600 - 1450 // Chinggis Khan 
    Chinggis Khan, as known as Temujin, became a fearless leader. He led the Mongols far and wide, conquering many civilizations, gaining more power each time. He gained victory for the Mongols, creating one of the greatest empires in history. Chinggis Khan led one of the strongest militaries and expanded his empire by surviving on tributes and trade, as well as organized his empire similar to those of the Bedouins.

    Before Chinggis Khan took power, the Mongols were difficult to organize, but when with Khan, they became well organized, disciplined, and one unity. The Mongol political organization was like the Bedouins. They were separated into kinship groups or clans, but were sometimes combined into confederations. There clan-based society was organized around bloodlines. Temujin became the leader of the Mongols and was accepted by the title Chinggis Khan, meaning “universal leader.” Later, Chinggis Khan’s sons and grandsons organized the empire in a unique way which led the disrupted trade routes to recover. They formed four khanates, which were each ruled by different relatives, along with the ruler of the empire, located in Central Asia. Once the Mongols defeated an area, they expected tributes, but they allowed the conquered to keep their customs.

    Chinggis Khan is one of the most talented military leaders, creating a great strength for the Mongols, their mobility. They had an all male mobilization where every male from ages fifteen to seventy had to serve, but had benefits. They were each awarded with captured goods. Khan organized his warriors by the Chinese model. They were arranged into armies of 10,000, grouped into 100 men brigades, 100 men companies, and 10 men platoons. All the generals were kinsmen or trusted friends who remained loyal to Khan at all times. They used many different, effective strategies, consisting of surprise tactics, fake retreats, and false leads. They soon become masters at psychological warfare. Khan taught his military to be tough, mobile, and accustomed to death. His military was well disciplined and if the fled, they were killed. Chinggis Khan followed the phrase, “Submit and live, resist and die.”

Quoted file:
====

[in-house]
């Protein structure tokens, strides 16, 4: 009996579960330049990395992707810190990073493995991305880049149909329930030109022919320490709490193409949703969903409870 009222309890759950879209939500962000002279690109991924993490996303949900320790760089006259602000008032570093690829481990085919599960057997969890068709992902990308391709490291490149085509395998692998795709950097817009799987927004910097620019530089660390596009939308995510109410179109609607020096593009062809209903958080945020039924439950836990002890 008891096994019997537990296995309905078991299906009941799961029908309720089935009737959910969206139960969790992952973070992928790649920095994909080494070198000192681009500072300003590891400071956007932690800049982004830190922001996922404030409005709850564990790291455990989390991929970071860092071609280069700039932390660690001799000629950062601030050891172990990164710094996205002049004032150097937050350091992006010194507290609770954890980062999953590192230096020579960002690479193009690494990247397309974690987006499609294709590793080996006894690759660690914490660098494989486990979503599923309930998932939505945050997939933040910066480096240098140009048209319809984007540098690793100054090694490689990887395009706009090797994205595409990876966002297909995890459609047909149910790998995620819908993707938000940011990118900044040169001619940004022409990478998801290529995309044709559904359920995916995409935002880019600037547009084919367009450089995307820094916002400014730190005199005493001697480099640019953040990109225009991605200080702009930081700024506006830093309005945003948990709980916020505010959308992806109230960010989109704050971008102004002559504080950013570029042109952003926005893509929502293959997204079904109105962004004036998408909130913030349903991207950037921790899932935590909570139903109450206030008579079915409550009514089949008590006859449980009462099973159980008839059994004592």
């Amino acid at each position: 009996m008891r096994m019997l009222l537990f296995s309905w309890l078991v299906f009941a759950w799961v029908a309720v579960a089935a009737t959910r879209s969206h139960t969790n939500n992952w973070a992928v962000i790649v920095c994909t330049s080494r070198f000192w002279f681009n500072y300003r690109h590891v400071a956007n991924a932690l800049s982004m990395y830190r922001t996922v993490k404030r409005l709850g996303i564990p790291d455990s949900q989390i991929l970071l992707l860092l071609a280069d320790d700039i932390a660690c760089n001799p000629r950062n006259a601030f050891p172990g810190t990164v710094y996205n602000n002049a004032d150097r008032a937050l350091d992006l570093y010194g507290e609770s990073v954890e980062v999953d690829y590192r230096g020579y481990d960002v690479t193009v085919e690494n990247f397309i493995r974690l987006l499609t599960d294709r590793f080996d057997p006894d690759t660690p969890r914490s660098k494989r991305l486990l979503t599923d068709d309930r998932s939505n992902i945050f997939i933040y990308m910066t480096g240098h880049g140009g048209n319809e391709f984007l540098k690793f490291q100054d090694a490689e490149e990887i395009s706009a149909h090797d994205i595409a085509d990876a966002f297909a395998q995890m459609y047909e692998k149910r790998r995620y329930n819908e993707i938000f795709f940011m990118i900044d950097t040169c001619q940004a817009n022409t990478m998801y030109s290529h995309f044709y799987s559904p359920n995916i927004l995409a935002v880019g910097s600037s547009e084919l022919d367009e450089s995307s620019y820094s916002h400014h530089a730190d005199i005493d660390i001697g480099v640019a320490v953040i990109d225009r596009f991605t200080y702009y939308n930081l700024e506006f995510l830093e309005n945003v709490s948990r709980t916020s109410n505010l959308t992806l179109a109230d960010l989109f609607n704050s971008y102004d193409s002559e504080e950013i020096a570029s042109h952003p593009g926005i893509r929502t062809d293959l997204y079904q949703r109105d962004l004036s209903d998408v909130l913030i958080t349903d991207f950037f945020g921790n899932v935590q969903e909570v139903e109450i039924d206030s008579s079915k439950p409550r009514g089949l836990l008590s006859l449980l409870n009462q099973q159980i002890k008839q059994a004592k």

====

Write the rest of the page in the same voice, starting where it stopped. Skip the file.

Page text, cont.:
Chinggis Khan expanded his empire, leading his troops into Central Asia, Tibet, Northern China, and Persia. As Chinggis Khan began his conquests, China was among one if his first targets. The Mongols attacked the Chinese states in 1211 where they steadily conquered the territory even after the death of Chinggis Khan in 1227. The Mongols captured mostly all of western and northern China and also threatened what was left of the Song Empire, but the Song continued to resist for several decades. One of the major economic machine in the Mongol Empire was their commercial and trade relationships with other neighboring economies, which continued the process of conquests. All the merchants and ambassadors travelled through their realms were protected if they had proper documentation and authorizations, which lead to great surges to overland trading. The Mongol Empire had minor influences on seaborne trade, which was lot larger than overland trade, value and volume wise. Chinggis Khan’s conquests extended the area for production and tax revenues. He also increased the population of the empire, which increased the army, making it more effective and it could still be maintained.

    Chinggis Khan created one of the largest empires in history and maintained it with one of the greatest militaries. After his death, his sons and grandsons took over. He created great tactics, systems, and leadership, thus leading the way for future generations. Due to Chinggis Khan’s amazing efforts, his sons were able to continue his conquests, expanding the empire even more and gaining more power. Chinggis Khan set the standards for most other leaders, therefore he became one of the most powerful and skillful leaders in world history.